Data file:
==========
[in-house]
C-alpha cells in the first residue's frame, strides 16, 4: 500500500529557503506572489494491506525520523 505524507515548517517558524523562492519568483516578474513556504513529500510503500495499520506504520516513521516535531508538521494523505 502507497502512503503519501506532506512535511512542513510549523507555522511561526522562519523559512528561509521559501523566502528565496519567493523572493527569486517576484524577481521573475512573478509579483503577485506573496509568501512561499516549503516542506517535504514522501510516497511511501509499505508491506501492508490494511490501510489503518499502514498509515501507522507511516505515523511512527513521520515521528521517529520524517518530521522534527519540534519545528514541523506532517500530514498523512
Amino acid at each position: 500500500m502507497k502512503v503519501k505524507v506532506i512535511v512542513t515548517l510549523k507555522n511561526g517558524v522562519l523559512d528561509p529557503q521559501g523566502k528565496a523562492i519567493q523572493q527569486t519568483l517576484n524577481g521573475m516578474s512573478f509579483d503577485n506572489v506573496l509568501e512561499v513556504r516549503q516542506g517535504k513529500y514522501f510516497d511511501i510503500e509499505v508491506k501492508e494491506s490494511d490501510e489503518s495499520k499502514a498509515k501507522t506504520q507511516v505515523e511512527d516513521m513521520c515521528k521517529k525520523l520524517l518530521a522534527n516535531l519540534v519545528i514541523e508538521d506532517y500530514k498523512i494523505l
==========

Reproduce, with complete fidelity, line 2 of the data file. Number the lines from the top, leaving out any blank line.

C-alpha cells in the first residue's frame, strides 16, 4: 500500500529557503506572489494491506525520523 505524507515548517517558524523562492519568483516578474513556504513529500510503500495499520506504520516513521516535531508538521494523505 502507497502512503503519501506532506512535511512542513510549523507555522511561526522562519523559512528561509521559501523566502528565496519567493523572493527569486517576484524577481521573475512573478509579483503577485506573496509568501512561499516549503516542506517535504514522501510516497511511501509499505508491506501492508490494511490501510489503518499502514498509515501507522507511516505515523511512527513521520515521528521517529520524517518530521522534527519540534519545528514541523506532517500530514498523512